Many of Taiwan’s major medical centers now house private clinics that offer premium services to patients with the means to pay out-of-pocket and provide the hospitals with an additional source of revenue. A quick glance at the waiting room at the Taiwan Adventist Hospital’s International Priority Care Center (PCC) reveals that this is no ordinary…

— By Jane Rickards and Don Shapiro  Ming and Qing Dynasty soldiers described Taiwan as a place where “disease is rampant.” Yet before large numbers of Han people began arriving in the mid-17th century, the island’s indigenous peoples had managed to live generally healthy lives. Japanese researchers later documented how the Austronesian peoples used local medicinal plants to cure various…

Aside from the large medical centers that enjoy significant economies of scale, many Taiwanese hospitals have been faced with financial difficulties due to rising costs. Many smaller hospitals have closed or merged, and the survivors have been looking for ways to cut expenses and increase revenues. The proportion of healthcare expenditures paid by patients out of…

Amid the disruption caused by COVID-19, Taiwan’s hospitals have turned to online tools to maintain valuable partnerships with Southeast Asian countries forged under the New Southbound Policy. As one of the flagship programs of the Taiwan government’s New Southbound Policy (NSP), the One Country, One Center (1C1C) project enables Taiwan to share its vaunted healthcare…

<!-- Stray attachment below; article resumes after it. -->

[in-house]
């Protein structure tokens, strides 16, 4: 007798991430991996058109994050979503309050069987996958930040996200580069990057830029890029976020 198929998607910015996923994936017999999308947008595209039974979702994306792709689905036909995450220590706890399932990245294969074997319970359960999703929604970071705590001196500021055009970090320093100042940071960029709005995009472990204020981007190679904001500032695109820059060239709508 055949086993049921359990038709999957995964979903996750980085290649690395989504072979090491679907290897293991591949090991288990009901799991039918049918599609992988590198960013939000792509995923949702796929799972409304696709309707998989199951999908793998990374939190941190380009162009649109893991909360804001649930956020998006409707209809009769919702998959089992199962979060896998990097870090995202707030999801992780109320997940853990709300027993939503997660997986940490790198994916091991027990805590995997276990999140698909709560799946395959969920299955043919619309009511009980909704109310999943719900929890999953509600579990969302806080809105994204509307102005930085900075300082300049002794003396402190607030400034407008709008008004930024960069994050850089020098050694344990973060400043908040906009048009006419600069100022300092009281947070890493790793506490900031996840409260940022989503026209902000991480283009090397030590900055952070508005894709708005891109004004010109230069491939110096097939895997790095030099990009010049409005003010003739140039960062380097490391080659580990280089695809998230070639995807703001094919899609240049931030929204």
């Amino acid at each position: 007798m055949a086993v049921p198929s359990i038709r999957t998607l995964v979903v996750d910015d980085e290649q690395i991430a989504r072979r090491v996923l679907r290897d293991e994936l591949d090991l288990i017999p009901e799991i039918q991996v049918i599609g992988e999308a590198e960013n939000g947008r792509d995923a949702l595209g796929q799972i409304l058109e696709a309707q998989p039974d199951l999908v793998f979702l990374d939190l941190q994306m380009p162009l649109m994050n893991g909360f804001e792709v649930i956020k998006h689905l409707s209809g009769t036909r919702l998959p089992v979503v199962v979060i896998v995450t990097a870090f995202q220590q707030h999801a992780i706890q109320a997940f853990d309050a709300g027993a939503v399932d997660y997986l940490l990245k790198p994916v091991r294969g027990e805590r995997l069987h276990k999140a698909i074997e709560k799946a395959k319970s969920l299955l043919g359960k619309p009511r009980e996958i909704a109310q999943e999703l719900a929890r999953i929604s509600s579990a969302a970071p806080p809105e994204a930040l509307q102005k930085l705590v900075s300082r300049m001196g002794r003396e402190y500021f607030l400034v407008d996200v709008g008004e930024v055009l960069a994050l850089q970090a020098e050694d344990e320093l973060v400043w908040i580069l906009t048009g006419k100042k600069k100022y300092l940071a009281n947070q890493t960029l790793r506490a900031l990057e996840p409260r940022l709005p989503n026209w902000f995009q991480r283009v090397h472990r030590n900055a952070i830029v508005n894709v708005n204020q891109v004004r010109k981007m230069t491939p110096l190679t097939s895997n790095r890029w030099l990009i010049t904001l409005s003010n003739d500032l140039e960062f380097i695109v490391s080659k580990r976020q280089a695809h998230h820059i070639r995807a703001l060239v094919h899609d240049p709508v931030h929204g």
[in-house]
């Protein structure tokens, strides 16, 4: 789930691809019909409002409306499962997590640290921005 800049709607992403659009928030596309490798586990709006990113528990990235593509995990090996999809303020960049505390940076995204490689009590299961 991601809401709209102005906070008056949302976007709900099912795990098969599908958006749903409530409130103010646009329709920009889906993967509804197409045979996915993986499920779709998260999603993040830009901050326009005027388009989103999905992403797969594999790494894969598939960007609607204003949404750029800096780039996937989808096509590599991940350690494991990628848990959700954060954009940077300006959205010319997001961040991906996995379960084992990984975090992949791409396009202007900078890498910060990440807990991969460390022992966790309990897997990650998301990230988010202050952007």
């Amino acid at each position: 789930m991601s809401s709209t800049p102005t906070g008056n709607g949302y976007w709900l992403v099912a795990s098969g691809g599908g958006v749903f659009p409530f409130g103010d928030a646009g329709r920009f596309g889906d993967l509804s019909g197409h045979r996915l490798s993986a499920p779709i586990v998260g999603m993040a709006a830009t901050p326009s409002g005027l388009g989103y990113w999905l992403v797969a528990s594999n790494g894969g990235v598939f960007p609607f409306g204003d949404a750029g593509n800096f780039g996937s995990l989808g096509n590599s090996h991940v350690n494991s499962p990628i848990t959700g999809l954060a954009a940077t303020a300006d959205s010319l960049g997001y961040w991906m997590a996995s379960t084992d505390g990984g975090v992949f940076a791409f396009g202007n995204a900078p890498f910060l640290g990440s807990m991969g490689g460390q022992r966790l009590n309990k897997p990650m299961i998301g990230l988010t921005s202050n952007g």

Yuanlin Christian Hospital, a pioneering smart hospital, located in heavily rural Changhua County focuses on emergency and critical care in a part of Taiwan where emergency resources are scarce. The hospital opened in 2015, and with nearly 500 beds, 70 attending doctors, and more than 500 nurses, it can treat major traumas. It also offers emergency and inpatient treatment for children and various gynecological services.